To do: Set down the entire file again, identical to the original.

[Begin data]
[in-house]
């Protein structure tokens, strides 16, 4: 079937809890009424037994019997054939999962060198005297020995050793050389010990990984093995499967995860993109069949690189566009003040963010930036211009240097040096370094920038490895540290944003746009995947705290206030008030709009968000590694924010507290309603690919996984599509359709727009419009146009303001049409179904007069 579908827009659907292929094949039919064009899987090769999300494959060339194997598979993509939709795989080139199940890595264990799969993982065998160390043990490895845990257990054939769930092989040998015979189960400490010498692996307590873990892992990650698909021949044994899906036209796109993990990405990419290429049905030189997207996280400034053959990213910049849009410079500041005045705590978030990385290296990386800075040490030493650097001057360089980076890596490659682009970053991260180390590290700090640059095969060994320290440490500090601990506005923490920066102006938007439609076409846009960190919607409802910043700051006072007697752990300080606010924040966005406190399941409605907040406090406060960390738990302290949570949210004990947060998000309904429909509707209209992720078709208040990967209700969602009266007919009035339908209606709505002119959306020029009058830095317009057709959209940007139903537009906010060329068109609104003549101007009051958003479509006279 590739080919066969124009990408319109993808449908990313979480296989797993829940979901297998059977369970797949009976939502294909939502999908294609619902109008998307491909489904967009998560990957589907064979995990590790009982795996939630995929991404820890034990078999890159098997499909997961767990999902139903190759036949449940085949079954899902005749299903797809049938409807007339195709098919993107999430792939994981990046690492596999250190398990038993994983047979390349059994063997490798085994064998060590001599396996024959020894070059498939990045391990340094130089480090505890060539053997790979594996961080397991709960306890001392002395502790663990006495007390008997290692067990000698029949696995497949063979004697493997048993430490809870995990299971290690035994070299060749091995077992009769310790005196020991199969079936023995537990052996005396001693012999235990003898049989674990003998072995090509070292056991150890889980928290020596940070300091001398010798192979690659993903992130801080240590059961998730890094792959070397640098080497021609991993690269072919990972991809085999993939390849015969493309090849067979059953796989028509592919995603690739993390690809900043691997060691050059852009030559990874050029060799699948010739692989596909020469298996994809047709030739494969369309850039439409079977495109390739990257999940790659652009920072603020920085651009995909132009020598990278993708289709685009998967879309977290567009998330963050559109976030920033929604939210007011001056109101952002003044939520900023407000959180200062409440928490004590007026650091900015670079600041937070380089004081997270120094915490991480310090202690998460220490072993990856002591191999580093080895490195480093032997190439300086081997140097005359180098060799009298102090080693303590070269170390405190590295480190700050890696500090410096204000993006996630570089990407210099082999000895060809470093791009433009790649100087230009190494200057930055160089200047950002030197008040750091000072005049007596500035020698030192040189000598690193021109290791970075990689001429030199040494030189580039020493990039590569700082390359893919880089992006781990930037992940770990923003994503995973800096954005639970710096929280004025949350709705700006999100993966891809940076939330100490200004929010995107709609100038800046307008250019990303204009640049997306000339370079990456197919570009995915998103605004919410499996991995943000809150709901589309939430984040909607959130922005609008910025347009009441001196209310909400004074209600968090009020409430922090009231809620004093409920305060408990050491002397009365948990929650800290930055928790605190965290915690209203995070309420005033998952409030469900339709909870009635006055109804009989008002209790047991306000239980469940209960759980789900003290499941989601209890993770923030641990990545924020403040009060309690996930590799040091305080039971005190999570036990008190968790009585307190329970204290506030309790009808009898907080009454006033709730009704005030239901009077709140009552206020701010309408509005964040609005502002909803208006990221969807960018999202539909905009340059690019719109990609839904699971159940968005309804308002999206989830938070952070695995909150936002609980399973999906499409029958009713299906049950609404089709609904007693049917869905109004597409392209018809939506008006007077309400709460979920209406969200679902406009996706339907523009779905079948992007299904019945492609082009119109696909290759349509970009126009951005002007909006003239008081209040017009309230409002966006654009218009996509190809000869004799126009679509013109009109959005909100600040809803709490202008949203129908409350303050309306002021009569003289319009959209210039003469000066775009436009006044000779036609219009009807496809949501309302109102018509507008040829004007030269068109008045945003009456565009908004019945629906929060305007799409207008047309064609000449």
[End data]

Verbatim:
[in-house]
């Protein structure tokens, strides 16, 4: 079937809890009424037994019997054939999962060198005297020995050793050389010990990984093995499967995860993109069949690189566009003040963010930036211009240097040096370094920038490895540290944003746009995947705290206030008030709009968000590694924010507290309603690919996984599509359709727009419009146009303001049409179904007069 579908827009659907292929094949039919064009899987090769999300494959060339194997598979993509939709795989080139199940890595264990799969993982065998160390043990490895845990257990054939769930092989040998015979189960400490010498692996307590873990892992990650698909021949044994899906036209796109993990990405990419290429049905030189997207996280400034053959990213910049849009410079500041005045705590978030990385290296990386800075040490030493650097001057360089980076890596490659682009970053991260180390590290700090640059095969060994320290440490500090601990506005923490920066102006938007439609076409846009960190919607409802910043700051006072007697752990300080606010924040966005406190399941409605907040406090406060960390738990302290949570949210004990947060998000309904429909509707209209992720078709208040990967209700969602009266007919009035339908209606709505002119959306020029009058830095317009057709959209940007139903537009906010060329068109609104003549101007009051958003479509006279 590739080919066969124009990408319109993808449908990313979480296989797993829940979901297998059977369970797949009976939502294909939502999908294609619902109008998307491909489904967009998560990957589907064979995990590790009982795996939630995929991404820890034990078999890159098997499909997961767990999902139903190759036949449940085949079954899902005749299903797809049938409807007339195709098919993107999430792939994981990046690492596999250190398990038993994983047979390349059994063997490798085994064998060590001599396996024959020894070059498939990045391990340094130089480090505890060539053997790979594996961080397991709960306890001392002395502790663990006495007390008997290692067990000698029949696995497949063979004697493997048993430490809870995990299971290690035994070299060749091995077992009769310790005196020991199969079936023995537990052996005396001693012999235990003898049989674990003998072995090509070292056991150890889980928290020596940070300091001398010798192979690659993903992130801080240590059961998730890094792959070397640098080497021609991993690269072919990972991809085999993939390849015969493309090849067979059953796989028509592919995603690739993390690809900043691997060691050059852009030559990874050029060799699948010739692989596909020469298996994809047709030739494969369309850039439409079977495109390739990257999940790659652009920072603020920085651009995909132009020598990278993708289709685009998967879309977290567009998330963050559109976030920033929604939210007011001056109101952002003044939520900023407000959180200062409440928490004590007026650091900015670079600041937070380089004081997270120094915490991480310090202690998460220490072993990856002591191999580093080895490195480093032997190439300086081997140097005359180098060799009298102090080693303590070269170390405190590295480190700050890696500090410096204000993006996630570089990407210099082999000895060809470093791009433009790649100087230009190494200057930055160089200047950002030197008040750091000072005049007596500035020698030192040189000598690193021109290791970075990689001429030199040494030189580039020493990039590569700082390359893919880089992006781990930037992940770990923003994503995973800096954005639970710096929280004025949350709705700006999100993966891809940076939330100490200004929010995107709609100038800046307008250019990303204009640049997306000339370079990456197919570009995915998103605004919410499996991995943000809150709901589309939430984040909607959130922005609008910025347009009441001196209310909400004074209600968090009020409430922090009231809620004093409920305060408990050491002397009365948990929650800290930055928790605190965290915690209203995070309420005033998952409030469900339709909870009635006055109804009989008002209790047991306000239980469940209960759980789900003290499941989601209890993770923030641990990545924020403040009060309690996930590799040091305080039971005190999570036990008190968790009585307190329970204290506030309790009808009898907080009454006033709730009704005030239901009077709140009552206020701010309408509005964040609005502002909803208006990221969807960018999202539909905009340059690019719109990609839904699971159940968005309804308002999206989830938070952070695995909150936002609980399973999906499409029958009713299906049950609404089709609904007693049917869905109004597409392209018809939506008006007077309400709460979920209406969200679902406009996706339907523009779905079948992007299904019945492609082009119109696909290759349509970009126009951005002007909006003239008081209040017009309230409002966006654009218009996509190809000869004799126009679509013109009109959005909100600040809803709490202008949203129908409350303050309306002021009569003289319009959209210039003469000066775009436009006044000779036609219009009807496809949501309302109102018509507008040829004007030269068109008045945003009456565009908004019945629906929060305007799409207008047309064609000449």